- The Washington Times - Thursday, March 17, 2005


Professor convicted of killing ex-wife

LAWRENCE — A Kansas State University professor, who prosecutors said researched murder techniques on the Internet, was convicted yesterday of killing his former wife.

The jury found English professor Thomas E. Murray, 48, guilty on the third day of deliberations. The school fired Murray after his conviction.

Murray’s ex-wife, Carmin D. Ross, a former Kansas State administrator, was found bludgeoned and stabbed to death in her farmhouse in November 2003.

Miss Ross, 40, and Murray shared custody of their daughter, who was 4 at the time, after their divorce and were in mediation for custody issues. At the time Miss Ross was killed, she was planning to remarry and move to California. Prosecutors argued that Murray killed his ex-wife because he was furious about losing custody.


Illness ends man’s skiing streak

PORTLAND — An 82-year-old Maine skier who obsessively hit the slopes every day of the season for more than 24 years has called it quits.

Paul Schipper started in 1980 and ended this season after 3,903 days. He stopped because of a bout with the flu.

“I’m just as happy,” said Mr. Schipper, who lives a half-mile from Sugarloaf/USA, about 120 miles north of Portland. “It was getting to be a drag.”

Mr. Schipper’s exploits are legendary at Sugarloaf/USA, where the idea of skiing every day was hatched while he and some friends were relaxing in the ski lodge. A year later, Mr. Schipper was the only one to achieve the goal, having skied all 174 days in the 1980-81 season.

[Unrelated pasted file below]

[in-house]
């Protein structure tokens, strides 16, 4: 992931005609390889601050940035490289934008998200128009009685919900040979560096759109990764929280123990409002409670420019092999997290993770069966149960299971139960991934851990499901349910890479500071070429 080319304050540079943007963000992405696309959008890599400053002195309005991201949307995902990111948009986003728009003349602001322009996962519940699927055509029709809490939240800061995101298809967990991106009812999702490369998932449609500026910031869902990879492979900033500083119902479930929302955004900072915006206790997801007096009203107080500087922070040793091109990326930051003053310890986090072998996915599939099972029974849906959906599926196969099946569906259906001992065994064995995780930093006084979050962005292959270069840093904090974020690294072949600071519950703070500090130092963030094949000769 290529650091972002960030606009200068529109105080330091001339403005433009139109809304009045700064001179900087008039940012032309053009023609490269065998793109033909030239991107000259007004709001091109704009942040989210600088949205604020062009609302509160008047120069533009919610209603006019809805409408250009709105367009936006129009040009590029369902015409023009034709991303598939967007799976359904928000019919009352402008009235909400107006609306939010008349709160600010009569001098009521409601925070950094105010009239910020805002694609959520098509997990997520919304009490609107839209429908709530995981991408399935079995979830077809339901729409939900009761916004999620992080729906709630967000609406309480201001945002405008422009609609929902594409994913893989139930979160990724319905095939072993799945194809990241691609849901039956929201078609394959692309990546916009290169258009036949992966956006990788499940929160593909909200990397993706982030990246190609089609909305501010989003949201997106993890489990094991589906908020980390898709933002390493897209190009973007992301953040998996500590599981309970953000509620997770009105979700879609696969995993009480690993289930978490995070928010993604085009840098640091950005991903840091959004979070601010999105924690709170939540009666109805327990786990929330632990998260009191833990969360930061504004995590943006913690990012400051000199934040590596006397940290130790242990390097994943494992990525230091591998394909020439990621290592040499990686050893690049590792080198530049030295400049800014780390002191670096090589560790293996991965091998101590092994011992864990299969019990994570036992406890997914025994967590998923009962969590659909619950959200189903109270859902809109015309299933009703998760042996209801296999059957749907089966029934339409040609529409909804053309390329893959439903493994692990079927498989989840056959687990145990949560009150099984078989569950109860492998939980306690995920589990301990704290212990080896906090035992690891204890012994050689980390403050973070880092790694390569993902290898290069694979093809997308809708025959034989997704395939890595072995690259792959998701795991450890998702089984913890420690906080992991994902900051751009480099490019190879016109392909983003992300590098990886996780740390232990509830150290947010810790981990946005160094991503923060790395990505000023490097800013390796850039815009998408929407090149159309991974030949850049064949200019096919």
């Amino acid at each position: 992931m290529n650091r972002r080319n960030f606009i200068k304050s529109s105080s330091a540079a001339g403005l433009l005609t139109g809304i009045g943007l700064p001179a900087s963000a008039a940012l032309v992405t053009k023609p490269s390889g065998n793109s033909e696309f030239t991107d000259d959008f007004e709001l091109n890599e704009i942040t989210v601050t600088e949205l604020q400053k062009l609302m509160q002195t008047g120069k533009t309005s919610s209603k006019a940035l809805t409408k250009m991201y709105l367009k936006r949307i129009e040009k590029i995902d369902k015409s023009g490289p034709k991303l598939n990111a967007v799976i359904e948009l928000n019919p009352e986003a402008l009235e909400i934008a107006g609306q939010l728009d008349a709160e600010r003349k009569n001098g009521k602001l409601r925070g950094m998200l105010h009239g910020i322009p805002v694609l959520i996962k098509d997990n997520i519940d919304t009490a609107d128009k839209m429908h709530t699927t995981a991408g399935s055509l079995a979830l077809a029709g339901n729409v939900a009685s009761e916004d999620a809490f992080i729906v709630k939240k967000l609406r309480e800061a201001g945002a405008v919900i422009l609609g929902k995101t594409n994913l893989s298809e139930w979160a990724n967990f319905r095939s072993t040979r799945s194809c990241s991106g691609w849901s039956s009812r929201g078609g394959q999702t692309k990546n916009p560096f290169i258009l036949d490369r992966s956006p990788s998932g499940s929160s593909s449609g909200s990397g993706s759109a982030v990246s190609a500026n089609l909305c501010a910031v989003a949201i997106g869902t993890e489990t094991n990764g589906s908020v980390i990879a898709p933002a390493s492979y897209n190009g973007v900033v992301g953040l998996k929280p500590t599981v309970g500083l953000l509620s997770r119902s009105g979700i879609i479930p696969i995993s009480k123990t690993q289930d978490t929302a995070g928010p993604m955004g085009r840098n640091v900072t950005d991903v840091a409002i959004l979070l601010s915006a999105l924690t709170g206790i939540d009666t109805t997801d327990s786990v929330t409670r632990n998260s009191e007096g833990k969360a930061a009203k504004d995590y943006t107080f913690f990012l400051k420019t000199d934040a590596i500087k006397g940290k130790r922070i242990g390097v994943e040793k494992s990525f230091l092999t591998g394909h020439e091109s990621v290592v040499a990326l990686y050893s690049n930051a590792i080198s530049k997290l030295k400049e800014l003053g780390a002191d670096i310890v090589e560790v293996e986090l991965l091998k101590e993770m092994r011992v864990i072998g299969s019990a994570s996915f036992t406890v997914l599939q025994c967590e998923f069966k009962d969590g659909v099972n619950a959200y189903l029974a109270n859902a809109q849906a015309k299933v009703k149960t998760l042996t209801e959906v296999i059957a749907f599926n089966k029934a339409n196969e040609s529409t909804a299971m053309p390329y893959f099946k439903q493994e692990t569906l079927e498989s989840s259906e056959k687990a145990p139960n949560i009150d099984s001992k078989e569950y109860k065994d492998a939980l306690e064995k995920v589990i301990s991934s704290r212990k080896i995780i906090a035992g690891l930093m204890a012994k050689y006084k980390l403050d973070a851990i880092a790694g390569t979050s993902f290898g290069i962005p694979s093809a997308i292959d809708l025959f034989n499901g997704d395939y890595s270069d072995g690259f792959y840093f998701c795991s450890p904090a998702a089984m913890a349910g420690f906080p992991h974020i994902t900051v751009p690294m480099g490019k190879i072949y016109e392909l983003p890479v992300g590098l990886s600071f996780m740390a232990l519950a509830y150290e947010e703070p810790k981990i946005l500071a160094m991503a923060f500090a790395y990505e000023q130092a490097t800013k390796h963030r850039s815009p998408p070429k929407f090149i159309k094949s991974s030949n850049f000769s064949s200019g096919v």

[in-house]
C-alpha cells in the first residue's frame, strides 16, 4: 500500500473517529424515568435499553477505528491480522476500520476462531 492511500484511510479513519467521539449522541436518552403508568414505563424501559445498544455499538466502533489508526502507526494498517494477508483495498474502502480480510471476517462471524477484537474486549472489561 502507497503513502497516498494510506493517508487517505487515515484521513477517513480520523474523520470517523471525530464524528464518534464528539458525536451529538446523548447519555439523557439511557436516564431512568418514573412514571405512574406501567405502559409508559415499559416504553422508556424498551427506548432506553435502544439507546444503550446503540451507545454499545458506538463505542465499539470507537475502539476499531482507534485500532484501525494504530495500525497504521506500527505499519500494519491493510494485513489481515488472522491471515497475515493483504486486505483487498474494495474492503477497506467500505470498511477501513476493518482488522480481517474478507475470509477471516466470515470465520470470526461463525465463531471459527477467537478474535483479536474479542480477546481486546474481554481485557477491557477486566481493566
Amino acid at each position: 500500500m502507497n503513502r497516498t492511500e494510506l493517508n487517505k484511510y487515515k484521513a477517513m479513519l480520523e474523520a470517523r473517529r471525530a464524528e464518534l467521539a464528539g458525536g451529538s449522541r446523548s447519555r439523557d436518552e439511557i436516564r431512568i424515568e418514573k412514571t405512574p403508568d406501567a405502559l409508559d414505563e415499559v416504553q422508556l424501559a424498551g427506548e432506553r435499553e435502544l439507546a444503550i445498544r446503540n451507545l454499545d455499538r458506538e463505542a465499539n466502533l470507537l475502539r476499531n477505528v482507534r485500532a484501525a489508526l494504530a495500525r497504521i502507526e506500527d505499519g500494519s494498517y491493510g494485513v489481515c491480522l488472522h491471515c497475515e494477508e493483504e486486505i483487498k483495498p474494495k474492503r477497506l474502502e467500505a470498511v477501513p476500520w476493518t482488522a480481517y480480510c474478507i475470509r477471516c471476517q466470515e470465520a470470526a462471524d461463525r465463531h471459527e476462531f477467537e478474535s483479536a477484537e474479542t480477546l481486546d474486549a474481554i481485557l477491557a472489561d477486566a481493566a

Chapel has replica of Sistine frescoes

BIRMINGHAM — You don’t have to leave Alabama to experience what it’s like to be in the Sistine Chapel, where Michelangelo covered the ceiling with frescoes.

A small copy of the famous work covers an interior wall of Wilson Chapel United Methodist Church near Birmingham. The replica reveals both Old and New Testament scenes in vivid colors on a light blue background painted to resemble the sky.

Physician Roberto R. Canas, 88, said he was so inspired by Michelangelo’s work that he wanted to reproduce some of it.

But while Michelangelo painted his masterpiece over four years on an elevated wooden platform, Dr. Canas painted on the floor of his Birmingham basement — on strips of canvas, for seven months.


Gas station throne is fit for a king

WEST COVINA — As Paul Moghadan puts it, a good bathroom is good for the bottom line.

A chandelier, silver columns and a marble counter adorn the bathroom at his Chevron gas station in West Covina, about 20 miles east of Los Angeles. The walls are decorated in rich earth tones and blue stone tiles, giving the 10-foot-wide room a slight Tuscan ambiance — or maybe a touch of Vegas.